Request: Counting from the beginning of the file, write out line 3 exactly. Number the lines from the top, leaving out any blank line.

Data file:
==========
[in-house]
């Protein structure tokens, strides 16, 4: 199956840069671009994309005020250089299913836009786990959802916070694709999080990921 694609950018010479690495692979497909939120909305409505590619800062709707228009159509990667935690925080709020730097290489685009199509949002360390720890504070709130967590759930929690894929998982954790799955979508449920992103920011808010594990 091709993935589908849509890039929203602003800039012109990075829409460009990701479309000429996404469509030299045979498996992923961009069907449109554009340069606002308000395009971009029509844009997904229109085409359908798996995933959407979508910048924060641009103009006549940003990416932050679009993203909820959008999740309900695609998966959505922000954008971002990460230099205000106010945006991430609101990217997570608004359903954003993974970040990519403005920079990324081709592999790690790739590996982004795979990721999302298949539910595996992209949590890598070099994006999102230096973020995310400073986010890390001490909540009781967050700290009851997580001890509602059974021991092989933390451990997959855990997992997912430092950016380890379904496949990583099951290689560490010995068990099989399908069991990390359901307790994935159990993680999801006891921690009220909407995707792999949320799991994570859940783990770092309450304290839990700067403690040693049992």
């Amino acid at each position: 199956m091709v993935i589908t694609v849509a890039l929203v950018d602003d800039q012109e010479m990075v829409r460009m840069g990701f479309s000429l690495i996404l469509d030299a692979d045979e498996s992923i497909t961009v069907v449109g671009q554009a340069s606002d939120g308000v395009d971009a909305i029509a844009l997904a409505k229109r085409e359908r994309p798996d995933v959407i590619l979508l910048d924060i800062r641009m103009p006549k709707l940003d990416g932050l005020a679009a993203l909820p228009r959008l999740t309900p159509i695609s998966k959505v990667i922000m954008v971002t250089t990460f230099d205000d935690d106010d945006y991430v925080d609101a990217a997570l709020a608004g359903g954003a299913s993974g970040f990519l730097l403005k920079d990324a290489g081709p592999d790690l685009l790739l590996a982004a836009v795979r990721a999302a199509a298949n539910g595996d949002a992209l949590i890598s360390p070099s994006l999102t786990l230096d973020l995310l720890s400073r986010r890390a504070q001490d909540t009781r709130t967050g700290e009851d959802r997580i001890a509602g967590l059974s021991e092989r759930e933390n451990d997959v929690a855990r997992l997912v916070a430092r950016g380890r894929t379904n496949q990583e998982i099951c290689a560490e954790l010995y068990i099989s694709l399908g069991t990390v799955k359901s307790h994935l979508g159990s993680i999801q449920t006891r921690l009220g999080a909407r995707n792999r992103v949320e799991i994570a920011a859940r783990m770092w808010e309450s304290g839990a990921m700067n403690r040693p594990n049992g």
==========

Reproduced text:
């Amino acid at each position: 199956m091709v993935i589908t694609v849509a890039l929203v950018d602003d800039q012109e010479m990075v829409r460009m840069g990701f479309s000429l690495i996404l469509d030299a692979d045979e498996s992923i497909t961009v069907v449109g671009q554009a340069s606002d939120g308000v395009d971009a909305i029509a844009l997904a409505k229109r085409e359908r994309p798996d995933v959407i590619l979508l910048d924060i800062r641009m103009p006549k709707l940003d990416g932050l005020a679009a993203l909820p228009r959008l999740t309900p159509i695609s998966k959505v990667i922000m954008v971002t250089t990460f230099d205000d935690d106010d945006y991430v925080d609101a990217a997570l709020a608004g359903g954003a299913s993974g970040f990519l730097l403005k920079d990324a290489g081709p592999d790690l685009l790739l590996a982004a836009v795979r990721a999302a199509a298949n539910g595996d949002a992209l949590i890598s360390p070099s994006l999102t786990l230096d973020l995310l720890s400073r986010r890390a504070q001490d909540t009781r709130t967050g700290e009851d959802r997580i001890a509602g967590l059974s021991e092989r759930e933390n451990d997959v929690a855990r997992l997912v916070a430092r950016g380890r894929t379904n496949q990583e998982i099951c290689a560490e954790l010995y068990i099989s694709l399908g069991t990390v799955k359901s307790h994935l979508g159990s993680i999801q449920t006891r921690l009220g999080a909407r995707n792999r992103v949320e799991i994570a920011a859940r783990m770092w808010e309450s304290g839990a990921m700067n403690r040693p594990n049992g």